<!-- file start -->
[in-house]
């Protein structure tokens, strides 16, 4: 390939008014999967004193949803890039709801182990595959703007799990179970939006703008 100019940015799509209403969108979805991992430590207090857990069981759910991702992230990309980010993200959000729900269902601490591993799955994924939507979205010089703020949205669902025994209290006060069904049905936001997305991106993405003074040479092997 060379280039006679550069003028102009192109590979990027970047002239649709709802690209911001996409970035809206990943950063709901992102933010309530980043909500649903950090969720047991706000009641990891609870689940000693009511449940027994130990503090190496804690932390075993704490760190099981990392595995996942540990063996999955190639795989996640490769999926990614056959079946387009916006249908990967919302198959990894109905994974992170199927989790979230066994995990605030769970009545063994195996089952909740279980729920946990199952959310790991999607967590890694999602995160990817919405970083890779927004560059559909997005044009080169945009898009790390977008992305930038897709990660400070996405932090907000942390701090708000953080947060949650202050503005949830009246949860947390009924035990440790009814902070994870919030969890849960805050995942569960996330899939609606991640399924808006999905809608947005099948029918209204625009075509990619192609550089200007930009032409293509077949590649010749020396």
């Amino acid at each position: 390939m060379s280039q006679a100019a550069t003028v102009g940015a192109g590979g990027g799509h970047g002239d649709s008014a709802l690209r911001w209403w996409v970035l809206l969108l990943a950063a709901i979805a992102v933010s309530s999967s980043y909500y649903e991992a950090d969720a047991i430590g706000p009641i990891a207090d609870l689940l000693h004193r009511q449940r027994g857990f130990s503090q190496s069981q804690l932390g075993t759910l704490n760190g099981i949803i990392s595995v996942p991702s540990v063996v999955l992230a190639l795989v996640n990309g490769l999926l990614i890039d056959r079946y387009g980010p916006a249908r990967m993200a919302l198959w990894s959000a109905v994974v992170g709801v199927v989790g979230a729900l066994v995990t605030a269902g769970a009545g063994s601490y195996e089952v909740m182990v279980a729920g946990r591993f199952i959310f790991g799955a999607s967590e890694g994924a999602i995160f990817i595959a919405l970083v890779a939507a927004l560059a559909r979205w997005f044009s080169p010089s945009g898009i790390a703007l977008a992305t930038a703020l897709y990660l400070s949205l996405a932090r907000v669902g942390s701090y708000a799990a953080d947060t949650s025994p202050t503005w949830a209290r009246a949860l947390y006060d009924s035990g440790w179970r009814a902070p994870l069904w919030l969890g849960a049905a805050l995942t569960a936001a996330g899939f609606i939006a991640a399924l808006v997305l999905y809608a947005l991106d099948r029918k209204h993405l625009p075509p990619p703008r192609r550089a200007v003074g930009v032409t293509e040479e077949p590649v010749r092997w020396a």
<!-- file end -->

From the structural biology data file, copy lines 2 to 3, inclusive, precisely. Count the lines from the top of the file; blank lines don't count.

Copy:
């Protein structure tokens, strides 16, 4: 390939008014999967004193949803890039709801182990595959703007799990179970939006703008 100019940015799509209403969108979805991992430590207090857990069981759910991702992230990309980010993200959000729900269902601490591993799955994924939507979205010089703020949205669902025994209290006060069904049905936001997305991106993405003074040479092997 060379280039006679550069003028102009192109590979990027970047002239649709709802690209911001996409970035809206990943950063709901992102933010309530980043909500649903950090969720047991706000009641990891609870689940000693009511449940027994130990503090190496804690932390075993704490760190099981990392595995996942540990063996999955190639795989996640490769999926990614056959079946387009916006249908990967919302198959990894109905994974992170199927989790979230066994995990605030769970009545063994195996089952909740279980729920946990199952959310790991999607967590890694999602995160990817919405970083890779927004560059559909997005044009080169945009898009790390977008992305930038897709990660400070996405932090907000942390701090708000953080947060949650202050503005949830009246949860947390009924035990440790009814902070994870919030969890849960805050995942569960996330899939609606991640399924808006999905809608947005099948029918209204625009075509990619192609550089200007930009032409293509077949590649010749020396």
């Amino acid at each position: 390939m060379s280039q006679a100019a550069t003028v102009g940015a192109g590979g990027g799509h970047g002239d649709s008014a709802l690209r911001w209403w996409v970035l809206l969108l990943a950063a709901i979805a992102v933010s309530s999967s980043y909500y649903e991992a950090d969720a047991i430590g706000p009641i990891a207090d609870l689940l000693h004193r009511q449940r027994g857990f130990s503090q190496s069981q804690l932390g075993t759910l704490n760190g099981i949803i990392s595995v996942p991702s540990v063996v999955l992230a190639l795989v996640n990309g490769l999926l990614i890039d056959r079946y387009g980010p916006a249908r990967m993200a919302l198959w990894s959000a109905v994974v992170g709801v199927v989790g979230a729900l066994v995990t605030a269902g769970a009545g063994s601490y195996e089952v909740m182990v279980a729920g946990r591993f199952i959310f790991g799955a999607s967590e890694g994924a999602i995160f990817i595959a919405l970083v890779a939507a927004l560059a559909r979205w997005f044009s080169p010089s945009g898009i790390a703007l977008a992305t930038a703020l897709y990660l400070s949205l996405a932090r907000v669902g942390s701090y708000a799990a953080d947060t949650s025994p202050t503005w949830a209290r009246a949860l947390y006060d009924s035990g440790w179970r009814a902070p994870l069904w919030l969890g849960a049905a805050l995942t569960a936001a996330g899939f609606i939006a991640a399924l808006v997305l999905y809608a947005l991106d099948r029918k209204h993405l625009p075509p990619p703008r192609r550089a200007v003074g930009v032409t293509e040479e077949p590649v010749r092997w020396a």